We’re always intrigued by an interesting survey, and when its subject is retirement readiness, well, doubly so. Which takes us to a planadviser.com story by Noel Couch—headlined Small Business Owners Often Overestimate Ability to Retire—that references a study by The Guardian Insurance & Annuity Company (GIAC). Excerpts from the article:
“The study suggests there is an increasing number of small business owners (SBOs) planning to use small business equity to help fund their own retirement. Thirty-five percent of SBOs polled by GIAC state they started their business specifically to fund their retirement, up from 25% in 2011. Thirty-nine percent believe they can retire earlier than planned due to their small business, up from 31% in 2011.
“One troubling finding from the study shows 35% of SBOs today are relying on the sale of their business in order to be fully prepared for retirement. But amid their confidence about retirement security, only 17% have actually taken steps to identify potential buyers for their businesses. This exposes a disconnect between retirement preparedness and aspirations among SBOs, GIAC observes.
“Overall, SBOs polled for the study are risk-tolerant and feel that having their own business is the best way to create the wealth they want. However, more planning is necessary in order for these aspirations to match their retirement needs.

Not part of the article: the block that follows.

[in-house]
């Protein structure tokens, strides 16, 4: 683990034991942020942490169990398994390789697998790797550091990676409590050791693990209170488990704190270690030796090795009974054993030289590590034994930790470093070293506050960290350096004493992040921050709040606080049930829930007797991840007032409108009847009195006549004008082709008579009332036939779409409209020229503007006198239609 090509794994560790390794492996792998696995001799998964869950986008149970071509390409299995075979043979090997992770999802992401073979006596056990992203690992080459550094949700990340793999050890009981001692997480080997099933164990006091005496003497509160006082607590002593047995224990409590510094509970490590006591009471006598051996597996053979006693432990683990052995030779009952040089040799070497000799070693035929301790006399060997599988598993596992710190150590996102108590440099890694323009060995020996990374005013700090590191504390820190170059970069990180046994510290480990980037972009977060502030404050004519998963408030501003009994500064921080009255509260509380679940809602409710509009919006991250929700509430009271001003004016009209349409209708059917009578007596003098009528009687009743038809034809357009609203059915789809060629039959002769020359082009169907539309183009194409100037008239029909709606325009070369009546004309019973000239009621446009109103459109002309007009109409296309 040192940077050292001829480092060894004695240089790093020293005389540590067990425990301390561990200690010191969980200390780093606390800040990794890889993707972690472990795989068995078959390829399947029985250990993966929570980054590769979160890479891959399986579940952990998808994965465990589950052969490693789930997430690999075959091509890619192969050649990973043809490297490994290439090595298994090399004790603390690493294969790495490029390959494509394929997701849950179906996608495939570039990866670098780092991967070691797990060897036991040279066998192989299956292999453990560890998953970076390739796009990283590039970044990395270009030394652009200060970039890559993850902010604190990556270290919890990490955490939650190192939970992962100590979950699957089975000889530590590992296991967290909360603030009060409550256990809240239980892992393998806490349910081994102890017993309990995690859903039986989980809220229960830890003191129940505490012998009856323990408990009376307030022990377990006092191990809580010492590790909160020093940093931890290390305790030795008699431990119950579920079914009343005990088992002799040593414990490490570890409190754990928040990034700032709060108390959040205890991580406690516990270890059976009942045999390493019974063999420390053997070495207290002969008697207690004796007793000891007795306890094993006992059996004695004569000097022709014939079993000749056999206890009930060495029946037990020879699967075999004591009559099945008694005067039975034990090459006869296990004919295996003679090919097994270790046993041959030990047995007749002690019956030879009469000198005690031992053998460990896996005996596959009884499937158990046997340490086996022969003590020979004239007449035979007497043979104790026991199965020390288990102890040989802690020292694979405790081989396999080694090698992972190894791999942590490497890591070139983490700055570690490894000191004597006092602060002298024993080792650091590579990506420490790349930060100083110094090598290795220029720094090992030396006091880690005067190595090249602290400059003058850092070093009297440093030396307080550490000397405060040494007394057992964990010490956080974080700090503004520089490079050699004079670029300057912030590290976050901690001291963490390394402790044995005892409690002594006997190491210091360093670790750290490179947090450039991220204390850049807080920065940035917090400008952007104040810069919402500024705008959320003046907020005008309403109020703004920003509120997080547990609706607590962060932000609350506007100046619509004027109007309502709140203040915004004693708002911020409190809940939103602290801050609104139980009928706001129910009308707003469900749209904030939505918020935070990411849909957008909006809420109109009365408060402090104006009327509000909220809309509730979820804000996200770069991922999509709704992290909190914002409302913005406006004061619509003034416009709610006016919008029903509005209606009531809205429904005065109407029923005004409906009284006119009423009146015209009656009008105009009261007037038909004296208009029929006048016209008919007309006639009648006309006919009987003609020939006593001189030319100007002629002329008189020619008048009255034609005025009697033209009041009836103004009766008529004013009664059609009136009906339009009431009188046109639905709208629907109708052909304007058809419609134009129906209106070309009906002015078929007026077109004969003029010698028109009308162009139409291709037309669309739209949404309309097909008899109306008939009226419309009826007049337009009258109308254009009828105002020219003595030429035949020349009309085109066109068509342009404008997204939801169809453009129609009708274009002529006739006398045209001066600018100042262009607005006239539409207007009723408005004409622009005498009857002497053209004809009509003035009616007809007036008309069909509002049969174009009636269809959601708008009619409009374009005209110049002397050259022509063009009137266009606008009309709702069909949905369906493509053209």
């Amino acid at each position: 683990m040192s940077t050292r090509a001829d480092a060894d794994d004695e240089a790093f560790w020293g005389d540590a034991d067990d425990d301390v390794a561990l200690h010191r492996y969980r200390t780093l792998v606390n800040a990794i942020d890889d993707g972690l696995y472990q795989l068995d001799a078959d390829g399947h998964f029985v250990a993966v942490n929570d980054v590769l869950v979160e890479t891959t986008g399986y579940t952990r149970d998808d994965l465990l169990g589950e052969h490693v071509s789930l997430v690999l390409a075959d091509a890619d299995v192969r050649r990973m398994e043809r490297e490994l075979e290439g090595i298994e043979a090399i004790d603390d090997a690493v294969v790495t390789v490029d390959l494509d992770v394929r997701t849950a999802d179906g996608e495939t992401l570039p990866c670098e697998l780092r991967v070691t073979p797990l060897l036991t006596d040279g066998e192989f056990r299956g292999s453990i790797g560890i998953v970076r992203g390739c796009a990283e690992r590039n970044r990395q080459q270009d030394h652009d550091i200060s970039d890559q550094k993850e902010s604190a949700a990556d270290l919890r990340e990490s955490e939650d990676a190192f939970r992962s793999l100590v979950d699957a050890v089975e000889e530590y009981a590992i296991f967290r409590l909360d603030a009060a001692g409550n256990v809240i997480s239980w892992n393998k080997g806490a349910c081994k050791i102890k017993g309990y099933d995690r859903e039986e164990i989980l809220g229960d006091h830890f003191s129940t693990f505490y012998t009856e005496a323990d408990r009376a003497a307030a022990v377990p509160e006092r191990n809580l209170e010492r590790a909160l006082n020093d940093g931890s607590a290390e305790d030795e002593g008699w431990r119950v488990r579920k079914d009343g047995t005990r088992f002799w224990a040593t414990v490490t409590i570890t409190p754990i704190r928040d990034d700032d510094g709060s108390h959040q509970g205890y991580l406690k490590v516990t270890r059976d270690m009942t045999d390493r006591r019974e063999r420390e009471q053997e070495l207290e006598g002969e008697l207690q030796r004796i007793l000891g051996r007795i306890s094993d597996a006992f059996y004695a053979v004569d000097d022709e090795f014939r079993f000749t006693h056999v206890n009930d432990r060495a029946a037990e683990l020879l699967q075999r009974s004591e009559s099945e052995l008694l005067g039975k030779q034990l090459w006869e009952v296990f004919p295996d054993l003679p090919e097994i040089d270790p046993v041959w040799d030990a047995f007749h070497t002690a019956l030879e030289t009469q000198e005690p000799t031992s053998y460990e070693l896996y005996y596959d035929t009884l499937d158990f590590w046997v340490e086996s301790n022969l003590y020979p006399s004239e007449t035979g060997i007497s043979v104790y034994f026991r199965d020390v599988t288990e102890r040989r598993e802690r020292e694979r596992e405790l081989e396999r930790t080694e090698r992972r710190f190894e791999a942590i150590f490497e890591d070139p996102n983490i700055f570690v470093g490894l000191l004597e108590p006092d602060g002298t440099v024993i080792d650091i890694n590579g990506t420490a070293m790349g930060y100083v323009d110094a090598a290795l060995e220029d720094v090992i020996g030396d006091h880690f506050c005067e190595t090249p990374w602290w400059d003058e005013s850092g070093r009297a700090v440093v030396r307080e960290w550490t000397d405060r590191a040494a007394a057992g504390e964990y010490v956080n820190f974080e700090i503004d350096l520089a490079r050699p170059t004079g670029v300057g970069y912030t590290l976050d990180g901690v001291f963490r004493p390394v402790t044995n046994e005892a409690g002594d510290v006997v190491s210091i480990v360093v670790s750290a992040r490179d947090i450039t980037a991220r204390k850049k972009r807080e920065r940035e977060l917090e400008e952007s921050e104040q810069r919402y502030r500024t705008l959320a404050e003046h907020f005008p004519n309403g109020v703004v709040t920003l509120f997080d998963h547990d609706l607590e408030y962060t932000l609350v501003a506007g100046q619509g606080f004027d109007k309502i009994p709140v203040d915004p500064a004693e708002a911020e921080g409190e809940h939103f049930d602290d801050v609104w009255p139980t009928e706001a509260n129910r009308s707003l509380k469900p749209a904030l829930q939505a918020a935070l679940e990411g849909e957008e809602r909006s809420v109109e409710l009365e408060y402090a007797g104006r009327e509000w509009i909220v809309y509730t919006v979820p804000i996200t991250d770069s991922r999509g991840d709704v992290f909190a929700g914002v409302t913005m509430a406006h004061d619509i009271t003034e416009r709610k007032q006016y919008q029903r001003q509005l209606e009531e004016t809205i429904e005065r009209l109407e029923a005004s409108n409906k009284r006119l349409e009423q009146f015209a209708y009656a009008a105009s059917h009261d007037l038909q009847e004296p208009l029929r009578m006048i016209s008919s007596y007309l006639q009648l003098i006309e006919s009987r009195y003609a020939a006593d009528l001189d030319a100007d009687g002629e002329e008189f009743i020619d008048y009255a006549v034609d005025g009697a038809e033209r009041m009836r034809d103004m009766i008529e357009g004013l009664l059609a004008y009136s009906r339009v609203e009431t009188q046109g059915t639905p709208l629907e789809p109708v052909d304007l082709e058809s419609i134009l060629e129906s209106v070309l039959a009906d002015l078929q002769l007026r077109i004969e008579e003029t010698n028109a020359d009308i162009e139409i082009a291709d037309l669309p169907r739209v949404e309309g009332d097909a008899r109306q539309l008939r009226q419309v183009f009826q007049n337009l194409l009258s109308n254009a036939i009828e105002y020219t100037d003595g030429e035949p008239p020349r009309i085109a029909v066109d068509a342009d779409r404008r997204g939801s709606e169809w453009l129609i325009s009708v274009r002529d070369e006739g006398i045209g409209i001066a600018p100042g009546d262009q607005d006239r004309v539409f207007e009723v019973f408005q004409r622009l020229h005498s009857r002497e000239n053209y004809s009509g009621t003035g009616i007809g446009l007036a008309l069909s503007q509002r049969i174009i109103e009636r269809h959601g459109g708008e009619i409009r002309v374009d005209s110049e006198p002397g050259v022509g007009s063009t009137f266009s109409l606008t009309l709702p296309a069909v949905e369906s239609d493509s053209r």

“Half of the respondents report they spoke to their financial adviser when building a retirement outlook. Additionally, 84% say they are very satisfied or satisfied with their financial adviser, and 83% plan to keep their adviser when they retire. SBOs who use a financial adviser are more confident in their ability to sell their business and retire successfully, GIAC says.
“The survey denotes a disparity in responses depending on gender, as 45% of women SBOs confess they are confident about and financially prepared for retirement, compared to 56% of men. Additionally, women are more likely to prefer an adviser who pushes them toward their goals (33%), compared to men (23%). Men are more likely to want an adviser who is creative and takes calculated risks (28%) compared to women (21%).”